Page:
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1.0.1 1.1.0
Reader type in Elm
version 1.0.0
license MIT
native-modules False
elm-version 0.18.0 <= v < 0.19.0
Tag 1.0.0
Committed At 2018-06-25 10:52:13 UTC
elm-lang/html 2.0.0 <= v < 3.0.0 2.0.0
elm-lang/core 5.1.1 <= v < 6.0.0 5.1.1




A Reader is a handy type that is used for providing a shared "environment" to computations. It helps to solve the problem of passing around the same values or configurations to many functions. It is also often used as a way of doing dependency injections. In such cases by using a Reader the concern of passing the relevant context is mostly handled at the very peripheri of the application

Consider the following

type alias DogImages =
    { status : String
    , message : List String
requestDogBreed : String -> String -> Json.Decode.Decoder a -> Http.Request a
requestDogBreed apiKey apiPath decoder =
    Http.get ("" ++ apiPath ++ "&apiKey=" ++ apiKey) decoder

requestShibaImages :  String -> String -> Http.Request DogImages
requestShibaImages apiKey queryParameters =
    requestDogBreed apiKey ("shiba/images" ++ queryParameters) decodeDogImages

requestOneShibaImage : String -> Http.Request DogImages
requestOneShibaImage apiKey =
    requestShibaImages apiKey "?limit=10"

If you look at requestOneShibaImage you’ll see apiKey is not used, but is passed through to the other functions until it reaches requestDogBreed where it is actually used. Such kind of boilerplate can be avoided with the useage of a Reader type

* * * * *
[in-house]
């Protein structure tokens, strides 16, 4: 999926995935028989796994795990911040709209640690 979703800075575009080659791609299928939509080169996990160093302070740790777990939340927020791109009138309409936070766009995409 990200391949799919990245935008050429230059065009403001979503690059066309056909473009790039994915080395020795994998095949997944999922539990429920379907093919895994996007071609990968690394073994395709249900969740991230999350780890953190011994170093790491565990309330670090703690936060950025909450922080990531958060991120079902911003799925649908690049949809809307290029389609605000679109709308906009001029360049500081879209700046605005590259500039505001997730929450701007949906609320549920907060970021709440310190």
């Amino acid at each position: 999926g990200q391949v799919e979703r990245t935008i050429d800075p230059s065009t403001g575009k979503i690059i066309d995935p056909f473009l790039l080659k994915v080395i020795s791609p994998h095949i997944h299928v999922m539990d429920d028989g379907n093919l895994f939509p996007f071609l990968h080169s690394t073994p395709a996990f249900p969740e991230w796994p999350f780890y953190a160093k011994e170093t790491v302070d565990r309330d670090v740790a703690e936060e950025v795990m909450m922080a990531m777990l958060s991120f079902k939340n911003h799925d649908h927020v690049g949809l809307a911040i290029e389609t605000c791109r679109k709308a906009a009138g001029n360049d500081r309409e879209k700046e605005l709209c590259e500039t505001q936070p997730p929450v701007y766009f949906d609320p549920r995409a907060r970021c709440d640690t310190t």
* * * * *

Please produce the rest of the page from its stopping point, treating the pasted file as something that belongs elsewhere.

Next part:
Instead of apiKey being passed down to each function, we can use a Reader and rewrite this in such a way that the context will get passed implicitly.

requestDogBreed : String -> Json.Decode.Decoder a -> Reader String (Http.Request a)
requestDogBreed apiPath decoder =
    Reader (\apiKey -> Http.get ("" ++ apiPath ++ "&apiKey=" ++ apiKey) decoder )

requestShibaImages : String -> Reader String (Http.Request DogImages)
requestShibaImages queryParameters =
    requestDogBreed ("shiba/images" ++ queryParameters) decodeDogImages

requestOneShibaImage : Reader String (Http.Request DogImages)
requestOneShibaImage =
    requestShibaImages "?limit=1"

Now the intermediate functions requestShibaImages and requestOneShibaImage no longer have to take in and pass apiKey around.

When we finally want to send the Http Request we can use the run function to pass in the context to the Reader and retrive the value i.e the final Request

type Msg
    = LoadShibaImages (Result Http.Error DogImages)

send : Cmd Msg
send =
    Http.send LoadShibaImages <|
        run requestOneShibaImage "123456"

About BigBinary


elm-reader is maintained by BigBinary. BigBinary is a software consultancy company. We build web and mobile applications using Ruby on Rails, React.js, React Native and Elm.